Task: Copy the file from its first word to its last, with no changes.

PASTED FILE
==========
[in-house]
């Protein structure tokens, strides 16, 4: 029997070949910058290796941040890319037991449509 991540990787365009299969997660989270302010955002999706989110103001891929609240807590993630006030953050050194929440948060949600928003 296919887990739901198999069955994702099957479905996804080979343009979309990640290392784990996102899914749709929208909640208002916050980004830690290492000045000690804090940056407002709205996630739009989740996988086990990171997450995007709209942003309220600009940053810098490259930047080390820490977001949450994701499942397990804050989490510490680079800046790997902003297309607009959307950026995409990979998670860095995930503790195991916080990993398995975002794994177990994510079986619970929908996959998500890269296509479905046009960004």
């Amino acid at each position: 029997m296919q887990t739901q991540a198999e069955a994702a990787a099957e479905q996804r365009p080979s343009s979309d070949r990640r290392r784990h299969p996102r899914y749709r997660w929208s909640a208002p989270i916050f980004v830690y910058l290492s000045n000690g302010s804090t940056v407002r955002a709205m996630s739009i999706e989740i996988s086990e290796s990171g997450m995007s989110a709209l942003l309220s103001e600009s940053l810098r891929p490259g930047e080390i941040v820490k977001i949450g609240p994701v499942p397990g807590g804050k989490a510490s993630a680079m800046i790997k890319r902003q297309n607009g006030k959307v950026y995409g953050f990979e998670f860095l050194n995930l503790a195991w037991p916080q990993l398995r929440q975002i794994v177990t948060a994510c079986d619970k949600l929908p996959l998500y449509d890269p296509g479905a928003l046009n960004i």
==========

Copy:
[in-house]
């Protein structure tokens, strides 16, 4: 029997070949910058290796941040890319037991449509 991540990787365009299969997660989270302010955002999706989110103001891929609240807590993630006030953050050194929440948060949600928003 296919887990739901198999069955994702099957479905996804080979343009979309990640290392784990996102899914749709929208909640208002916050980004830690290492000045000690804090940056407002709205996630739009989740996988086990990171997450995007709209942003309220600009940053810098490259930047080390820490977001949450994701499942397990804050989490510490680079800046790997902003297309607009959307950026995409990979998670860095995930503790195991916080990993398995975002794994177990994510079986619970929908996959998500890269296509479905046009960004």
């Amino acid at each position: 029997m296919q887990t739901q991540a198999e069955a994702a990787a099957e479905q996804r365009p080979s343009s979309d070949r990640r290392r784990h299969p996102r899914y749709r997660w929208s909640a208002p989270i916050f980004v830690y910058l290492s000045n000690g302010s804090t940056v407002r955002a709205m996630s739009i999706e989740i996988s086990e290796s990171g997450m995007s989110a709209l942003l309220s103001e600009s940053l810098r891929p490259g930047e080390i941040v820490k977001i949450g609240p994701v499942p397990g807590g804050k989490a510490s993630a680079m800046i790997k890319r902003q297309n607009g006030k959307v950026y995409g953050f990979e998670f860095l050194n995930l503790a195991w037991p916080q990993l398995r929440q975002i794994v177990t948060a994510c079986d619970k949600l929908p996959l998500y449509d890269p296509g479905a928003l046009n960004i």